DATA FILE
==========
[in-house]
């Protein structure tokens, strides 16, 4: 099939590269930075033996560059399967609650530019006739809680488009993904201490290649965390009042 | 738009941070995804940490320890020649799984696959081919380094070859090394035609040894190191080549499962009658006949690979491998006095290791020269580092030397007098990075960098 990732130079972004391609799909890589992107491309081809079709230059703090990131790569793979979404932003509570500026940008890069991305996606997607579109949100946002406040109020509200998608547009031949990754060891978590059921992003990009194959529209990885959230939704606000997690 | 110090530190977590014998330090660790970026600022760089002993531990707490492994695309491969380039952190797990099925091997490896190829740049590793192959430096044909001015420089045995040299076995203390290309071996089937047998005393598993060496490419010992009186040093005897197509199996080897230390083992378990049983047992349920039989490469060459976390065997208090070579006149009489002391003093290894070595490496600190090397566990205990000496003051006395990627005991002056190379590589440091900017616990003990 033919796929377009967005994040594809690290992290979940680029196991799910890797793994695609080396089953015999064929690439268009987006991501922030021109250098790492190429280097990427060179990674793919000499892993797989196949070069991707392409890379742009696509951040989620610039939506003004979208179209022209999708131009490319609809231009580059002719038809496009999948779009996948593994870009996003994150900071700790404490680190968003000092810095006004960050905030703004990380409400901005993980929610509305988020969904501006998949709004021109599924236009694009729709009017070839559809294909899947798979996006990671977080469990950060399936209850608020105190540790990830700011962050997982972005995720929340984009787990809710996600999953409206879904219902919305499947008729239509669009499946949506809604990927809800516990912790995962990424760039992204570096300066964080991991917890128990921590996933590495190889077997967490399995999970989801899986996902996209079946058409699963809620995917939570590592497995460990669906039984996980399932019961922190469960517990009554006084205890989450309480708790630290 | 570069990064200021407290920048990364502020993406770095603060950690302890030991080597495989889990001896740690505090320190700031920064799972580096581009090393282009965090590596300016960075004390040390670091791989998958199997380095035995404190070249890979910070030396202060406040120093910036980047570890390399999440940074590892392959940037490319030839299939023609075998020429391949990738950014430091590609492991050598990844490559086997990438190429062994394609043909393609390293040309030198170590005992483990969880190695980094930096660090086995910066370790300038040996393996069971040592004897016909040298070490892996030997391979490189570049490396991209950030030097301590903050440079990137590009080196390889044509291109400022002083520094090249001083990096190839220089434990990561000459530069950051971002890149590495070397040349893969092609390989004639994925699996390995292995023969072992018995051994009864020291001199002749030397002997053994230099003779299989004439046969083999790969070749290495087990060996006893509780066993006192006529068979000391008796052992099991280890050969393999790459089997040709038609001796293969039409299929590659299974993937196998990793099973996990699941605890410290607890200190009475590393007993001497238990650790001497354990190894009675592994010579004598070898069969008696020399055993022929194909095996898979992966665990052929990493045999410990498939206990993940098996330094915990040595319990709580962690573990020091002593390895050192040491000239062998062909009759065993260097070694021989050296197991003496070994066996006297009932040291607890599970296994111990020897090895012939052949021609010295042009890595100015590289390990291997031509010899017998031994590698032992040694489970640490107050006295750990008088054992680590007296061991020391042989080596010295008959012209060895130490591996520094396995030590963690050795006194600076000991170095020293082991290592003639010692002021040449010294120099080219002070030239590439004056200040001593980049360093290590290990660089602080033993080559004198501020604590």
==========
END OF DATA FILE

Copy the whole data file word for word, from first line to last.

[in-house]
């Protein structure tokens, strides 16, 4: 099939590269930075033996560059399967609650530019006739809680488009993904201490290649965390009042 | 738009941070995804940490320890020649799984696959081919380094070859090394035609040894190191080549499962009658006949690979491998006095290791020269580092030397007098990075960098 990732130079972004391609799909890589992107491309081809079709230059703090990131790569793979979404932003509570500026940008890069991305996606997607579109949100946002406040109020509200998608547009031949990754060891978590059921992003990009194959529209990885959230939704606000997690 | 110090530190977590014998330090660790970026600022760089002993531990707490492994695309491969380039952190797990099925091997490896190829740049590793192959430096044909001015420089045995040299076995203390290309071996089937047998005393598993060496490419010992009186040093005897197509199996080897230390083992378990049983047992349920039989490469060459976390065997208090070579006149009489002391003093290894070595490496600190090397566990205990000496003051006395990627005991002056190379590589440091900017616990003990 033919796929377009967005994040594809690290992290979940680029196991799910890797793994695609080396089953015999064929690439268009987006991501922030021109250098790492190429280097990427060179990674793919000499892993797989196949070069991707392409890379742009696509951040989620610039939506003004979208179209022209999708131009490319609809231009580059002719038809496009999948779009996948593994870009996003994150900071700790404490680190968003000092810095006004960050905030703004990380409400901005993980929610509305988020969904501006998949709004021109599924236009694009729709009017070839559809294909899947798979996006990671977080469990950060399936209850608020105190540790990830700011962050997982972005995720929340984009787990809710996600999953409206879904219902919305499947008729239509669009499946949506809604990927809800516990912790995962990424760039992204570096300066964080991991917890128990921590996933590495190889077997967490399995999970989801899986996902996209079946058409699963809620995917939570590592497995460990669906039984996980399932019961922190469960517990009554006084205890989450309480708790630290 | 570069990064200021407290920048990364502020993406770095603060950690302890030991080597495989889990001896740690505090320190700031920064799972580096581009090393282009965090590596300016960075004390040390670091791989998958199997380095035995404190070249890979910070030396202060406040120093910036980047570890390399999440940074590892392959940037490319030839299939023609075998020429391949990738950014430091590609492991050598990844490559086997990438190429062994394609043909393609390293040309030198170590005992483990969880190695980094930096660090086995910066370790300038040996393996069971040592004897016909040298070490892996030997391979490189570049490396991209950030030097301590903050440079990137590009080196390889044509291109400022002083520094090249001083990096190839220089434990990561000459530069950051971002890149590495070397040349893969092609390989004639994925699996390995292995023969072992018995051994009864020291001199002749030397002997053994230099003779299989004439046969083999790969070749290495087990060996006893509780066993006192006529068979000391008796052992099991280890050969393999790459089997040709038609001796293969039409299929590659299974993937196998990793099973996990699941605890410290607890200190009475590393007993001497238990650790001497354990190894009675592994010579004598070898069969008696020399055993022929194909095996898979992966665990052929990493045999410990498939206990993940098996330094915990040595319990709580962690573990020091002593390895050192040491000239062998062909009759065993260097070694021989050296197991003496070994066996006297009932040291607890599970296994111990020897090895012939052949021609010295042009890595100015590289390990291997031509010899017998031994590698032992040694489970640490107050006295750990008088054992680590007296061991020391042989080596010295008959012209060895130490591996520094396995030590963690050795006194600076000991170095020293082991290592003639010692002021040449010294120099080219002070030239590439004056200040001593980049360093290590290990660089602080033993080559004198501020604590």